• Debating Visual Knowledge
  • Six Degrees of Francis Bacon
     

    "Six Degrees of Francis Bacon: History, Networks, Knowledge"

    “Six Degrees of Francis Bacon: History, Networks, Knowledge”
    Dr. Christopher Warren, Dr.
 Raja Sooriamurthi, 
Ivy Chung, 
Sama Kanbour,
 Angela Qiu, 
Chanamon Ratanalert

    http://sixdegreesoffrancisbacon.com/

    This poster presentation will introduce a web interface for Six Degrees of Francis Bacon (SDFB), a collaborative, multidisciplinary, visual humanities project with wide utility for several subfields in early modern studies. Historians, literary critics, musicologists, art historians, and others have long studied the way that early modern people associated with each other and participated in various kinds of formal and informal groups. Yet their scholarship, published in countless books and articles, is scattered and unsynthesized. By data-mining existing scholarship that describes relationships between early modern persons, SDFB is creating unified, systematized representations of the way people in early modern Britain were connected.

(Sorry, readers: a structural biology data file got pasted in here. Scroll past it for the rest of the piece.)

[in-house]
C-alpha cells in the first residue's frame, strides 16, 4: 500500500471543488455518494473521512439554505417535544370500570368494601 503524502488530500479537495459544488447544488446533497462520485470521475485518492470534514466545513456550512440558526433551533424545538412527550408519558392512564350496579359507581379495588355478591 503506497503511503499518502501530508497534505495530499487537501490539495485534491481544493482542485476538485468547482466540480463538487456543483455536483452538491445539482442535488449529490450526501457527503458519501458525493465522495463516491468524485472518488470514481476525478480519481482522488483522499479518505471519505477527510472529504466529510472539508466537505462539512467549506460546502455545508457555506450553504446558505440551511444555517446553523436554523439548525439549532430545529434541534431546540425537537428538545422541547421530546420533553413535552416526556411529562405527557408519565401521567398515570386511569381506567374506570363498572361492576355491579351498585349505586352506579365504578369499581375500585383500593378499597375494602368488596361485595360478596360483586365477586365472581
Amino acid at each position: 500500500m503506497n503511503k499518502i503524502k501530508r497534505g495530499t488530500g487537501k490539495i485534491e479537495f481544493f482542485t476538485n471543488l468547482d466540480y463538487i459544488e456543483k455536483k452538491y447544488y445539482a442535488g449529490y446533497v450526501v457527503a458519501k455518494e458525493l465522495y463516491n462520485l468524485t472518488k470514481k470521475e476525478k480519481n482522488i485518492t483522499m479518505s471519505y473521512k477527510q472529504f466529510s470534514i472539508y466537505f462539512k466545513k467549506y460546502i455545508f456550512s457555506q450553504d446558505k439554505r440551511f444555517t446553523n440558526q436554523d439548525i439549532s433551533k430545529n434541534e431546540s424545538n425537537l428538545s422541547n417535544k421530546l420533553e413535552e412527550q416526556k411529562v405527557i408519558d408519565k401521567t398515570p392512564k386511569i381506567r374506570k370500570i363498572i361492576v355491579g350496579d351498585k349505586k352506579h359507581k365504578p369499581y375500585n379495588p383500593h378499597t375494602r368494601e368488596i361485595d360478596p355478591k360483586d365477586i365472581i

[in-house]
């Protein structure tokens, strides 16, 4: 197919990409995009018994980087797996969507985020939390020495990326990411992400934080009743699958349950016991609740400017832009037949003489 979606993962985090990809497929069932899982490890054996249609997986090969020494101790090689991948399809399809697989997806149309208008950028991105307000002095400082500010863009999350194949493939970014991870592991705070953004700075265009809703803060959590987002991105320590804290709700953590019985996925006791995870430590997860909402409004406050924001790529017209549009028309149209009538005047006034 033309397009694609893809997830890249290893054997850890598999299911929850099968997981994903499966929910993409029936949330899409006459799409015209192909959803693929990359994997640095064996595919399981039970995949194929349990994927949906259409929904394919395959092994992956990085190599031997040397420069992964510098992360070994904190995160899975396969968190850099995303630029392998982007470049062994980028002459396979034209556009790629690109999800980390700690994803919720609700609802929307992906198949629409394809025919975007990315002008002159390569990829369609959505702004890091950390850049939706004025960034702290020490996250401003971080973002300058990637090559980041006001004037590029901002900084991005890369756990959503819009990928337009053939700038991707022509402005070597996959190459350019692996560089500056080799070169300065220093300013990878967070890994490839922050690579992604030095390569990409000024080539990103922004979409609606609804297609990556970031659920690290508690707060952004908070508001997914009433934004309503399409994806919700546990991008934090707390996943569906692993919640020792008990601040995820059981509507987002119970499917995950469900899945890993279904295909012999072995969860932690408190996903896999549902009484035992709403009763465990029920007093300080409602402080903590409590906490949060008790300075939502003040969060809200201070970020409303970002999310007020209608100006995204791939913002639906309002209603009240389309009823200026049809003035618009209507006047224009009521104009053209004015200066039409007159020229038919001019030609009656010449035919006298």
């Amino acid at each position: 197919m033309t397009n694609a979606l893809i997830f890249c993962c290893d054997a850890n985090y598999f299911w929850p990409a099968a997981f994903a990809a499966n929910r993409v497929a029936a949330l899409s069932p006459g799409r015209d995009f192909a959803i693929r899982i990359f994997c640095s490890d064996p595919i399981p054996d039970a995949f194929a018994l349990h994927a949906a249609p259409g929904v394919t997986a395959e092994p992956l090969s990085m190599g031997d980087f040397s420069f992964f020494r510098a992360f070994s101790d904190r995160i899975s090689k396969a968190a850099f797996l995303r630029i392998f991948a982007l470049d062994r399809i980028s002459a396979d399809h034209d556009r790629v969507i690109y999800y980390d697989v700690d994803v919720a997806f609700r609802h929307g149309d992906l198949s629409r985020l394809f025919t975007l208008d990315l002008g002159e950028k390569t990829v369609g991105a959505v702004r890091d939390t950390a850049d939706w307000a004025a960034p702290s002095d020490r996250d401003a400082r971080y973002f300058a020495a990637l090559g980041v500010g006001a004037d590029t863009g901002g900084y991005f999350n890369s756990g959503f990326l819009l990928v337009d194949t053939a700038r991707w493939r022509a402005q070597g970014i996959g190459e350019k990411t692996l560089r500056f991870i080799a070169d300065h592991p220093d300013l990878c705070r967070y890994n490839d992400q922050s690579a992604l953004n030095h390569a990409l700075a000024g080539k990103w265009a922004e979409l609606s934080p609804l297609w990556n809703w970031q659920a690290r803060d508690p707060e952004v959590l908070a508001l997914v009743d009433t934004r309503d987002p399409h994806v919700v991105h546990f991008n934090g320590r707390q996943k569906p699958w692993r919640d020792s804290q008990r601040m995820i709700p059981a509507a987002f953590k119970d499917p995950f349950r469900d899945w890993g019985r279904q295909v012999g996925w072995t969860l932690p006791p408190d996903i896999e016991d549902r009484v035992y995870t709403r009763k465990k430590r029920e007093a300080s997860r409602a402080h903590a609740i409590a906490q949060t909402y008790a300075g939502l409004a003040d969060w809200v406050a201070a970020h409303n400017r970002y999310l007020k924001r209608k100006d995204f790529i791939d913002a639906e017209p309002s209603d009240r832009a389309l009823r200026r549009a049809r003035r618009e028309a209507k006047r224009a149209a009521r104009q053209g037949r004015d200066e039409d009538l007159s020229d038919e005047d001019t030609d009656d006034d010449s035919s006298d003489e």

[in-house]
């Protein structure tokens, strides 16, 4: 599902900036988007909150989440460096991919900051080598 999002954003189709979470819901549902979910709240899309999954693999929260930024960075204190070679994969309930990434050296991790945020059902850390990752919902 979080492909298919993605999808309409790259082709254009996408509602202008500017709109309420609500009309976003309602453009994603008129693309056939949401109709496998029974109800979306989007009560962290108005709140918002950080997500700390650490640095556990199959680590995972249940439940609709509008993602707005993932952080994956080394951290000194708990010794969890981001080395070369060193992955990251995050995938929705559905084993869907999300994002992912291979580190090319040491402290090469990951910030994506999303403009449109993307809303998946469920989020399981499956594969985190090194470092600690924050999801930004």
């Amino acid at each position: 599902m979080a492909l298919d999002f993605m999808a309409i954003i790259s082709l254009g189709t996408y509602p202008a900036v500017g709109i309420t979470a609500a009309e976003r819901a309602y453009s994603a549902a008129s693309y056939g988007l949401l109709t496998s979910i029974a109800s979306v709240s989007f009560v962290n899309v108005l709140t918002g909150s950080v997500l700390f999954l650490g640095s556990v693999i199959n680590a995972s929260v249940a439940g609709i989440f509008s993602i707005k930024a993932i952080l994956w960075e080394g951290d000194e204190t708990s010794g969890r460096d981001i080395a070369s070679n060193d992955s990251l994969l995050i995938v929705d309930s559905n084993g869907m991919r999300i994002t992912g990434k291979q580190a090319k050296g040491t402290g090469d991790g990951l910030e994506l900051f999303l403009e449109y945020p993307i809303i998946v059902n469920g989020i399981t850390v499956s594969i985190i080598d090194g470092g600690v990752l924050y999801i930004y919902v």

In seeking to characterize early modern social networks in previous work, scholars have of course relied primarily on their most cherished medium, prose. Yet it is far from obvious that prose, or rather prose alone, is the most appropriate medium for representing social networks. Most editions of Shakespeare’s works implicitly acknowledge the limitations of prose when they choose to display the genealogy of English kings in the form of a family tree. The visual image of the tree conveys relationships with a clarity and succinctness that even the best prose stylists would be hard pressed to match. Yet it is not only for reasons of clarity and succinctness that a digital medium is superior to prose alone in representing the complexities of the early modern social network. Unlike published prose, our web interface is extensible, collaborative, and interoperable: extensible in that affiliations can always be added, modified, developed, or, removed; collaborative in that it synthesizes the work of many scholars; and interoperable in that new work on the network is put into immediate relation to previously mapped relationships.

    Categories: 
    • Debating Visual Knowledge